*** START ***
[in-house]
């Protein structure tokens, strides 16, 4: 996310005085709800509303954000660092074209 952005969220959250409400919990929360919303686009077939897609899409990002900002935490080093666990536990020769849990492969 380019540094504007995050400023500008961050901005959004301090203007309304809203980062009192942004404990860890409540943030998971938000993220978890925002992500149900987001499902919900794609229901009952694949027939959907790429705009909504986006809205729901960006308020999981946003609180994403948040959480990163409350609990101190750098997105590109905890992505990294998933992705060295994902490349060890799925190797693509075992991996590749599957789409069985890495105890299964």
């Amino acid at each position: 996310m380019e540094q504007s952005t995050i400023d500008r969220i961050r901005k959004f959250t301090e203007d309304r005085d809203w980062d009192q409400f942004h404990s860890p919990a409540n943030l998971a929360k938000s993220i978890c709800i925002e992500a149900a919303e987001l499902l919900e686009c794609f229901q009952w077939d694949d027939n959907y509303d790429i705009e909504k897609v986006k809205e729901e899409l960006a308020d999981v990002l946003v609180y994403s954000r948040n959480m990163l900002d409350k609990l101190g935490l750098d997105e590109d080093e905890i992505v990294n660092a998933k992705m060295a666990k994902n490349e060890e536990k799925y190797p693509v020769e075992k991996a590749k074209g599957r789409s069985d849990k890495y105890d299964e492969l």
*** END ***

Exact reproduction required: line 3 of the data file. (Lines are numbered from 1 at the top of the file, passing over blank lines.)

């Amino acid at each position: 996310m380019e540094q504007s952005t995050i400023d500008r969220i961050r901005k959004f959250t301090e203007d309304r005085d809203w980062d009192q409400f942004h404990s860890p919990a409540n943030l998971a929360k938000s993220i978890c709800i925002e992500a149900a919303e987001l499902l919900e686009c794609f229901q009952w077939d694949d027939n959907y509303d790429i705009e909504k897609v986006k809205e729901e899409l960006a308020d999981v990002l946003v609180y994403s954000r948040n959480m990163l900002d409350k609990l101190g935490l750098d997105e590109d080093e905890i992505v990294n660092a998933k992705m060295a666990k994902n490349e060890e536990k799925y190797p693509v020769e075992k991996a590749k074209g599957r789409s069985d849990k890495y105890d299964e492969l």